by Ella Alalade
Candyman is the stand-alone sequel to the 1992 Candyman, serving a chilling creep-fest. Nia DaCosta beautifully demonstrates how to make a psychological horror. A fresh yet classic take on making the audience focus on the systemic issues within deprived communities, but also how destiny or fate can take an ugly form.
This film is set in Chicago, in the gentrified neighbourhood of Cabrini Green. Focused on the artist Anthony McCoy (Yahya Abdul-Mateen II) and his path to find a new story or muse for his paintings to sell, he encounters the story of Candyman. Following on, we see Anthony’s metamorphosis in this film occur like The Fly (1986), where a mental and physical deterioration of him as Candyman starts to haunt his being. Intertwined with the legacy of the Candyman spirit, it describes how Black generational trauma can still impact a contemporary setting. It was also a statement to how ‘Candyman’ is an urban legend which will pass down as a warning to the dangers of structural violence.
This structural violence is prevalent the lasting effects of gentrification and cruel and inherent nature of police brutality. For this film’s plot, the story that’s told is how this new Candyman became the myth, as he was beaten to death, whilst also referencing Tony Todd’s original. This refers to how, despite the changing face of the myth, he’ll always remain to be the doomed victim. Even though this was filmed before the 2020 Black Lives Matter Movement, the horror of the police still occurs in a fictional yet real setting.
Yet, the nasty and ugly side of racism manifests itself in its gore to the distant privileged individuals who don’t fear the aspect of death themselves. Their critical misunderstanding of Black art serves to their punishments of violent death, not fearing the urban legend himself.
Alluding to this, DaCosta makes sure we only see the ‘monster’ in mirrors to create a more frightening effect to give the perspective of being unable to control one’s own narrative. Each victim has their fate sealed with the added dramatic tension of the uneasy musical score. The high school bathroom scene demonstrates this perfectly with the audience having to compose their eerie thoughts of the massacre, with mass pools of blood on the floor and bodies being slashed.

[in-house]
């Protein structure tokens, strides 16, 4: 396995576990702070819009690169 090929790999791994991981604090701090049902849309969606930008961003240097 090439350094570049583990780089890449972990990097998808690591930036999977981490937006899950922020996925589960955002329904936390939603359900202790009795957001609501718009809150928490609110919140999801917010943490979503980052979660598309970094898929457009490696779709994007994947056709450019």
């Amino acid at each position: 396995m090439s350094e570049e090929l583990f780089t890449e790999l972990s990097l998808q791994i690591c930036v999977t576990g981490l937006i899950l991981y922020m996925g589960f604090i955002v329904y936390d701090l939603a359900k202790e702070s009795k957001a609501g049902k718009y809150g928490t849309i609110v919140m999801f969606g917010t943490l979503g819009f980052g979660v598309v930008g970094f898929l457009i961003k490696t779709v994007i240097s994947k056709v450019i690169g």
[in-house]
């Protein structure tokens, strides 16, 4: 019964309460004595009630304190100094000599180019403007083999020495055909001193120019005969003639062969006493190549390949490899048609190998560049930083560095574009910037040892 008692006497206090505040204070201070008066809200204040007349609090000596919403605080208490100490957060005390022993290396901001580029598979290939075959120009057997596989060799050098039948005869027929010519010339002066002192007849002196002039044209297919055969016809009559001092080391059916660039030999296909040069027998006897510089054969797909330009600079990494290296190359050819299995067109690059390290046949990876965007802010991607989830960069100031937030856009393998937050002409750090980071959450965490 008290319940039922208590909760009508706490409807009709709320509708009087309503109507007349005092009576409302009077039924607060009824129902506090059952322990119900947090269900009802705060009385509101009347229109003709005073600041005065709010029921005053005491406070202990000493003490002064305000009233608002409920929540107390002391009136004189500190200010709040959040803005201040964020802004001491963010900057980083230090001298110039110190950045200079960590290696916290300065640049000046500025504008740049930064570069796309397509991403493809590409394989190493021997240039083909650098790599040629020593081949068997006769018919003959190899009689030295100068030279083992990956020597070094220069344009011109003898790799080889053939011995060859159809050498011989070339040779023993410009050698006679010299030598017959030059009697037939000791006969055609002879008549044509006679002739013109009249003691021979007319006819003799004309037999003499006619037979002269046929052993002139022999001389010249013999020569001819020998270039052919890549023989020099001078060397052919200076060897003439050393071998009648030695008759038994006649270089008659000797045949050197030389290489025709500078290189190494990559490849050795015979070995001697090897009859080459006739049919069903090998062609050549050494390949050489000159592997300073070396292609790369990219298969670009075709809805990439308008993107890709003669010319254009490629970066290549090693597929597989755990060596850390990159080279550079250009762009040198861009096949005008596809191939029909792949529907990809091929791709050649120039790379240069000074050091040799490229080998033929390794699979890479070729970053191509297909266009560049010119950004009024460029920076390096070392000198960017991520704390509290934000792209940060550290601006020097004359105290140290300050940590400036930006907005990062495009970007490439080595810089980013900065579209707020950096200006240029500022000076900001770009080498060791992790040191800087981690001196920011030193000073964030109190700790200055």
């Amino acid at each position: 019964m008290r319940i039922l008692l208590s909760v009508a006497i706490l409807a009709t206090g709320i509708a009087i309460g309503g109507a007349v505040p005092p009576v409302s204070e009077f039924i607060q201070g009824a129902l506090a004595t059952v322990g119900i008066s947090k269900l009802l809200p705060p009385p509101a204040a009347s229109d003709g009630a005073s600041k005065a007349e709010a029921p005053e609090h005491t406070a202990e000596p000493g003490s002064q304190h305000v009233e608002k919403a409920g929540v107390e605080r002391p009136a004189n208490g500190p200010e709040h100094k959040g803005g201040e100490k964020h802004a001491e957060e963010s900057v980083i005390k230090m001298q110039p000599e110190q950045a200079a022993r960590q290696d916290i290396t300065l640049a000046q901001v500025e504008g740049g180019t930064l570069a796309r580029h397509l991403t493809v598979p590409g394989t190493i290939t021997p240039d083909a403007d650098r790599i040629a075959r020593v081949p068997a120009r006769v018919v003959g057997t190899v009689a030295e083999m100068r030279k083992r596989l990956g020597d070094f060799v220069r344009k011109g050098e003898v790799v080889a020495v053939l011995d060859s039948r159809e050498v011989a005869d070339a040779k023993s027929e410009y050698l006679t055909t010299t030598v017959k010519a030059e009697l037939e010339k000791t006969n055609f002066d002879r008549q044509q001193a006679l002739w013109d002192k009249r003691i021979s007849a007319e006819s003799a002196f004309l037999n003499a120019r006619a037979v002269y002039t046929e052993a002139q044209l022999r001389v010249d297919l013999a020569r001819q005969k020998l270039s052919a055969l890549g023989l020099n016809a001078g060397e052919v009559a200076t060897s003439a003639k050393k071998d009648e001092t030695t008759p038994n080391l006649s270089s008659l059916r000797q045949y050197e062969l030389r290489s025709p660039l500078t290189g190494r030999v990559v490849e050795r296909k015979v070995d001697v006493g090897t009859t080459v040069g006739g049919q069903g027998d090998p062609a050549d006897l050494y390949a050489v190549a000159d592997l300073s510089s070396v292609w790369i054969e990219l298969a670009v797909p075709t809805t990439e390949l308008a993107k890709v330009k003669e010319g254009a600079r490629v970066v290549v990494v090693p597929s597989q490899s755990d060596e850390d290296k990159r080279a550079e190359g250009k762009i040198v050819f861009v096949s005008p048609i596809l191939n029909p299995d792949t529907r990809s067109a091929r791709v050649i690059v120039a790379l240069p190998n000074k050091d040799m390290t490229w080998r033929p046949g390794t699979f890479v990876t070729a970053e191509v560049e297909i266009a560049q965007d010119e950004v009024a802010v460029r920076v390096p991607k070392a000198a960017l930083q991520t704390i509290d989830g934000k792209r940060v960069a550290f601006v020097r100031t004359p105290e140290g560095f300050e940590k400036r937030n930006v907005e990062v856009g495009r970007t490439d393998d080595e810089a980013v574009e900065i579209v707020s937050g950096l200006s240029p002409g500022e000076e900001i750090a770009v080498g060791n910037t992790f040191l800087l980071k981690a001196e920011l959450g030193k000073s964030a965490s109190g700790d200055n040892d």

The power of paintings upholds the plot and narrative in this film. The image of death occurs throughout visually with the visual art and use of gore. Many times, we see pools of blood, as if it is to be framed onto the wall of an art gallery. DaCosta wants the visual and eeriness of saying the very word, ‘Candyman’ to strike fear into the audience. Along with the visual paintings and graffiti, the use of puppetry hints to Anthony’s journey being out of his control, and the legacy of the urban legend he eventually embraces.
The element of supernatural horror outdoes itself through its modern take. DaCosta and Peele It also incorporates the element of the ‘The Final Girl’. This is a horror trope seen in Alien, Halloween, and Us of the lone woman who survives. Although Yahya shines in his role, Brianna Cartwright (Teyonah Harris) as ‘the final girl’ demonstrates how her character was the key protagonist of this story.
DaCosta’s pacing and shots provide a setting of dramatic tension to distinguish itself as a psychological horror. With the discussion of gentrification and misinterpreted art, Candyman is a fresh take on how an urban legend can prevail. Abdul-Mateen II, Harris and Colman Domingo outshine their roles in the settings of a forgotten community of Cabrini Green. However, the added elements of satire calm the spirit for the uncomfortable truths.
The question you will be left with after the film is – Can you ever look at mirrors again?
Candyman is out in cinemas now!